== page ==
Thailand heads for straitjacket
elections By Marwaan
BANGKOK - The first
parliamentary election to be held in Thailand
since last year's military coup is generating
excitement for all the wrong reasons. Political
parties, the media and analysts are up in arms
over a raft of restrictions imposed last week on
candidates in the run-up to the December 23 poll.
Under the new rules recently announced by
the election commission (EC), the customary
festive air of a campaign, where a prospective
parliamentarian is often feted with a public
promote his or her candidacy
once the race officially begins, is banned. Also
now deemed illegal is the practice of candidates
enlisting popular film, music and entertainment
figures to boost their campaigns.
poll, say the commissioners, the broadcast media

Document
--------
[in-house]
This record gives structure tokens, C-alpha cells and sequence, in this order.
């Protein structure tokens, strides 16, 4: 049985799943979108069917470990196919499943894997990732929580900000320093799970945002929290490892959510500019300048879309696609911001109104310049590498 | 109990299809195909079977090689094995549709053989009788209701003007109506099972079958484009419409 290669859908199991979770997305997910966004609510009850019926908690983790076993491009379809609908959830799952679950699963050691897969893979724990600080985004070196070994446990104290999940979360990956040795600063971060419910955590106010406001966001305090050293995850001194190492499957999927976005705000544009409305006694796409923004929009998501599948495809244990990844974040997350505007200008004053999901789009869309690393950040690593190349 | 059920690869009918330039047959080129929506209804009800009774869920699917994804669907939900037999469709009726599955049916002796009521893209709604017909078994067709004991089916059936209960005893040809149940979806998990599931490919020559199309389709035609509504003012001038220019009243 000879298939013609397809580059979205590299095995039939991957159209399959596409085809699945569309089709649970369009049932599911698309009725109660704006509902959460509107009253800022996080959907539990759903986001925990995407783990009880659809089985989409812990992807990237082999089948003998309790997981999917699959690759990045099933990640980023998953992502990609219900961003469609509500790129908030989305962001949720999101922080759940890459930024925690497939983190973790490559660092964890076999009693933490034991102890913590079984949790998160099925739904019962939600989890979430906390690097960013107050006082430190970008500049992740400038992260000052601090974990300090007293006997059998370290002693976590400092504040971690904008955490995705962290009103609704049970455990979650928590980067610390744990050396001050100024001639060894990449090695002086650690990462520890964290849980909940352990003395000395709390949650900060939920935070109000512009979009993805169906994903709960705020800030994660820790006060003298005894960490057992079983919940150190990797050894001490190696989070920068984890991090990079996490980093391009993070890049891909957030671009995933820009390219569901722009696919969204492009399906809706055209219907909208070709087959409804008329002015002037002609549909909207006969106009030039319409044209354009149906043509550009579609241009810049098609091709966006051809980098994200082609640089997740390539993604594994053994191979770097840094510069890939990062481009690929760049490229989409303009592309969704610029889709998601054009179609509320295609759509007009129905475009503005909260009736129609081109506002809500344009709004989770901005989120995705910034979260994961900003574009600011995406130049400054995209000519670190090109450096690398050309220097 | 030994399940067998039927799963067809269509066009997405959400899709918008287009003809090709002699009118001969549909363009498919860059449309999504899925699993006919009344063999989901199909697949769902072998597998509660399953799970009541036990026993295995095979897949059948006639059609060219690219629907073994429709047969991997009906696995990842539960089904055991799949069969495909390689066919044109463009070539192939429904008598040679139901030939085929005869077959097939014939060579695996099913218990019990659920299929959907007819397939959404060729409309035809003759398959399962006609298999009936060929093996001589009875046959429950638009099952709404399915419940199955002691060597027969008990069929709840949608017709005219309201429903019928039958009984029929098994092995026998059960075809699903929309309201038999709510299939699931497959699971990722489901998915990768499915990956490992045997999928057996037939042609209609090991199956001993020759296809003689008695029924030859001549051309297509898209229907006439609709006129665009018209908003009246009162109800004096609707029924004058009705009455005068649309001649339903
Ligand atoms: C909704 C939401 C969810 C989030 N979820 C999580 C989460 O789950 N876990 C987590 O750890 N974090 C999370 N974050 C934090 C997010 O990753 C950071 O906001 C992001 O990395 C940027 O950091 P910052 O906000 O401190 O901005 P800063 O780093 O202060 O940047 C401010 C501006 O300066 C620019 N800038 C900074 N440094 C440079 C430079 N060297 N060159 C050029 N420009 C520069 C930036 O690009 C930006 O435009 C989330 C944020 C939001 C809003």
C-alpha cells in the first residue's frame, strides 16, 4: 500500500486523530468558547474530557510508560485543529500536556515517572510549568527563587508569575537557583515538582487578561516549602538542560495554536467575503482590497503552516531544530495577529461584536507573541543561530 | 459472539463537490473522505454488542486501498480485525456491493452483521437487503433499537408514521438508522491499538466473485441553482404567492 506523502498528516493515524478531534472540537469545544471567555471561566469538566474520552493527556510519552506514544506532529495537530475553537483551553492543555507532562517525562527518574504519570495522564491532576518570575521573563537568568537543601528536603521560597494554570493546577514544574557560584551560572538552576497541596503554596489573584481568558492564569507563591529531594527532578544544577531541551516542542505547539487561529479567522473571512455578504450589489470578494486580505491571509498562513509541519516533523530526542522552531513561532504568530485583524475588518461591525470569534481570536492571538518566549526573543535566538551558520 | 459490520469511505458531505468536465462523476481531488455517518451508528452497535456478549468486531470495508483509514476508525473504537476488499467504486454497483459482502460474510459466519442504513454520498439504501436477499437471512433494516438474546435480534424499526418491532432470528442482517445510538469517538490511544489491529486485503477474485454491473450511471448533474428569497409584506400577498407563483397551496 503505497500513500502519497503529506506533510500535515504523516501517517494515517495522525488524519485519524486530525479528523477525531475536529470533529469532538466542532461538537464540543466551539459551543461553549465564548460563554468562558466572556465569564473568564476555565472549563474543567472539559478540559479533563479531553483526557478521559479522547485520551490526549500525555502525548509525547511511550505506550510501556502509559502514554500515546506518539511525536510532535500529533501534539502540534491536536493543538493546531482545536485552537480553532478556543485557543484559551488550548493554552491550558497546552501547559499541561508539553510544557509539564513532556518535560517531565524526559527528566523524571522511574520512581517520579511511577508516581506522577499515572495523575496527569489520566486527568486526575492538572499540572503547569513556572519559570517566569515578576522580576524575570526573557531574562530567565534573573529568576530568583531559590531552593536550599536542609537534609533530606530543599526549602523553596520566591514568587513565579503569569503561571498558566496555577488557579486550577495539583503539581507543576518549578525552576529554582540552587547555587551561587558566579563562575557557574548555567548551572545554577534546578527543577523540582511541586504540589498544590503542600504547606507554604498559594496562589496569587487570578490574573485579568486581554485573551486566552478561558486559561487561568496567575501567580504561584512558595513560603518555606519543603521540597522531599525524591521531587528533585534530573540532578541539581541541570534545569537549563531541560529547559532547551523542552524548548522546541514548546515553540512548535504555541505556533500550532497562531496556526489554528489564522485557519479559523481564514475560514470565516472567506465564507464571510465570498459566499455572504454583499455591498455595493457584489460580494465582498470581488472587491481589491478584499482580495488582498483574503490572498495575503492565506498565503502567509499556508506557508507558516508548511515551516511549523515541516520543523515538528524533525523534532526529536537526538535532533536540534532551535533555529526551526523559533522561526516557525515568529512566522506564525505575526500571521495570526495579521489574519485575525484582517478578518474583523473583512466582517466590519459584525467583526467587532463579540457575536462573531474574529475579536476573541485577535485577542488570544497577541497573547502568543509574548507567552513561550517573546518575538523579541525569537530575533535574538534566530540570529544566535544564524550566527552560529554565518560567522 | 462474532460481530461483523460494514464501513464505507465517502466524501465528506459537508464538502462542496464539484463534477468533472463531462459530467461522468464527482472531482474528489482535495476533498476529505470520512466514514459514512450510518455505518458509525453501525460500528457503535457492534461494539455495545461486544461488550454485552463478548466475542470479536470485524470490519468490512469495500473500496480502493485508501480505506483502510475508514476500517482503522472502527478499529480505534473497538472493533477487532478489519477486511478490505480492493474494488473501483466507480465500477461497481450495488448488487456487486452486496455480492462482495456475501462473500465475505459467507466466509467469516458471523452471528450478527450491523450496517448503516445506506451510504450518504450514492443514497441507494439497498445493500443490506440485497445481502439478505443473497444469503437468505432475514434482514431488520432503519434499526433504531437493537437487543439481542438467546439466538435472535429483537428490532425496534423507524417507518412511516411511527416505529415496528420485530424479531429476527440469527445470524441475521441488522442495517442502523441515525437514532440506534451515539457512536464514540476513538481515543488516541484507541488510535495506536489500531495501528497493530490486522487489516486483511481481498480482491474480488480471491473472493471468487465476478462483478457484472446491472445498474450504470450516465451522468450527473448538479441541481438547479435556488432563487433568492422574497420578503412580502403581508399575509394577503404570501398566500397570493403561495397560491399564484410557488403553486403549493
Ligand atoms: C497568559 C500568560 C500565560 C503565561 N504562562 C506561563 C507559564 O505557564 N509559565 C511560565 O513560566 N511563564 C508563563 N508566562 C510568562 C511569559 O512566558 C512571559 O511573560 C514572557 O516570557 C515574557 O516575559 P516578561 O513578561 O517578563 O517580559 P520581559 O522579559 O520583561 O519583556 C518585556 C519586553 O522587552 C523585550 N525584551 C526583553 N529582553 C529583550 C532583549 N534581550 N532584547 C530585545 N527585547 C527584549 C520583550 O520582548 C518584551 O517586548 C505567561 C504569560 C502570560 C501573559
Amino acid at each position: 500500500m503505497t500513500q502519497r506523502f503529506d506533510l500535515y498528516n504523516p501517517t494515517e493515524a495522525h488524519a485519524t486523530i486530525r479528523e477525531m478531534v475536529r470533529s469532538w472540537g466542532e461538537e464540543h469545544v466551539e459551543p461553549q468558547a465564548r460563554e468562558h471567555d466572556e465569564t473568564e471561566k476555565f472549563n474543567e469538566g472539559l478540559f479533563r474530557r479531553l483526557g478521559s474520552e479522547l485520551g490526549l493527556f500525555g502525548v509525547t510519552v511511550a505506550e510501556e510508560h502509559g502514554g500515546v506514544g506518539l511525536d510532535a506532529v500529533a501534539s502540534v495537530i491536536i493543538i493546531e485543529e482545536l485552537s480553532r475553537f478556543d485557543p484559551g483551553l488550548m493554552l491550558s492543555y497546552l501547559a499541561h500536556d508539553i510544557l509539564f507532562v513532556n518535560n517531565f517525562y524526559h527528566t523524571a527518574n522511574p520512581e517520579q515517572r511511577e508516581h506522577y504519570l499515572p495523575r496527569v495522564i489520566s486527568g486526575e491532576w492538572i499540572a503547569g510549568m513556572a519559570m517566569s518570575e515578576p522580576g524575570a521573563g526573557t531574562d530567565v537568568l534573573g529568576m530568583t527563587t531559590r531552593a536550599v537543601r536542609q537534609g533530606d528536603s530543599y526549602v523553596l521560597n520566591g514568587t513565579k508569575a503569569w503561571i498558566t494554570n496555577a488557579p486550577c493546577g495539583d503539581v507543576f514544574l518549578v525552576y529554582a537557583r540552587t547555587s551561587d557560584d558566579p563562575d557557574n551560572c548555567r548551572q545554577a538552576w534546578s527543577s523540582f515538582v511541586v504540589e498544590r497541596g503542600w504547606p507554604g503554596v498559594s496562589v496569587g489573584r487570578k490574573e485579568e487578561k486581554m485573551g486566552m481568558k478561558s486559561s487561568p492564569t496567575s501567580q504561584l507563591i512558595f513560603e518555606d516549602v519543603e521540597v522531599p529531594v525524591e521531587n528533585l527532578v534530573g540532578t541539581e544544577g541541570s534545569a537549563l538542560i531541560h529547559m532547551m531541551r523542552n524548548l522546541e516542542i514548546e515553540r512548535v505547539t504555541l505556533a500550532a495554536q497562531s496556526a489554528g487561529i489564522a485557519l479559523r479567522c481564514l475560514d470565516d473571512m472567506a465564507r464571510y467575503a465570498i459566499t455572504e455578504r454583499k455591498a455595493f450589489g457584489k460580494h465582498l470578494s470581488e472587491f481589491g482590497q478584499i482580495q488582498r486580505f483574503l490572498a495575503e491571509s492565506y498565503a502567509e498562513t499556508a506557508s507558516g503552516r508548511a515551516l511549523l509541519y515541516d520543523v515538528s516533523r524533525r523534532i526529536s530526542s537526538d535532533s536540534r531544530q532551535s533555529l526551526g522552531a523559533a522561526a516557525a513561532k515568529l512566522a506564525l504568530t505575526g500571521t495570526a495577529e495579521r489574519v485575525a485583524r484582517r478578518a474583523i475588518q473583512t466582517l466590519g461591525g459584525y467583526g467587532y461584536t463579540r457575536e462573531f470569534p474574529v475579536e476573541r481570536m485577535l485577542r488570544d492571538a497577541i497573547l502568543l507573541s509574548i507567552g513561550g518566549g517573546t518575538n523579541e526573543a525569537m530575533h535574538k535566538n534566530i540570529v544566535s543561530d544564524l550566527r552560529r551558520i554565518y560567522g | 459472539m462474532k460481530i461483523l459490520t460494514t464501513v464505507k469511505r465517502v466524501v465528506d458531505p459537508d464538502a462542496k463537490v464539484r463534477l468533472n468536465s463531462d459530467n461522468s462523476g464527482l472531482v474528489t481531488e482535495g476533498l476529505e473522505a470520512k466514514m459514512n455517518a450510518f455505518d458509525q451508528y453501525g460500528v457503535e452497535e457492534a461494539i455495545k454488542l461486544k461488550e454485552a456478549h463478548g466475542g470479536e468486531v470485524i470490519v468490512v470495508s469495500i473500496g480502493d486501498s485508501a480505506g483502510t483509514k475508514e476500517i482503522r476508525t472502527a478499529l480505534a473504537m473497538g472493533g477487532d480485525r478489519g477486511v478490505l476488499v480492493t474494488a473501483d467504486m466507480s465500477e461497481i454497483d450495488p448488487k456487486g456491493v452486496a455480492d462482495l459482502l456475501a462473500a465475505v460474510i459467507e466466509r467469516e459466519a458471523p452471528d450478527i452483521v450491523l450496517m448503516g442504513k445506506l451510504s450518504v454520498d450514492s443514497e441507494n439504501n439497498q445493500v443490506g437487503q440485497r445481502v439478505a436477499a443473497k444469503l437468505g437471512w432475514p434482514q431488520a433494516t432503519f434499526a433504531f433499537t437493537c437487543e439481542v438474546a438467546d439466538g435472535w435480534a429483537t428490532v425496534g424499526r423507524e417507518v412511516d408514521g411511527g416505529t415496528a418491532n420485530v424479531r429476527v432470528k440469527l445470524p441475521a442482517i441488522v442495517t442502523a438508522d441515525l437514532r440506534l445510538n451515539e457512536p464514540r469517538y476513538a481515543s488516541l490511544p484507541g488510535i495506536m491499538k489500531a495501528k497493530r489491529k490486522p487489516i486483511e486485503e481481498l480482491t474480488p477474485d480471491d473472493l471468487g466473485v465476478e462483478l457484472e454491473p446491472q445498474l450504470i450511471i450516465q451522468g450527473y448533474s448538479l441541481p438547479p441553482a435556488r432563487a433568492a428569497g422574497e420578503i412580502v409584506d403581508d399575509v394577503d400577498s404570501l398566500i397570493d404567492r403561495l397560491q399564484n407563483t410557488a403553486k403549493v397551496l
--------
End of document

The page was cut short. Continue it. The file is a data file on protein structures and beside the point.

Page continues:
will not be able to exercise editorial judgment as
to which candidate they want to feature in a news
program or an interview ahead of the election.
Instead, the new regulations state that television
and radio stations must invite representatives
from all parties to participate in every program
if candidates are to be featured.
country's universities have not been spared. For
these polls, they will not be able to conduct the
pre-election seminars and discussions with select
candidates, a practice that in the past has helped
to feed political debate and generate more
information about the issues at stake. The
universities must follow the same rules as the
media: feature representatives of all parties at
every event or none at all.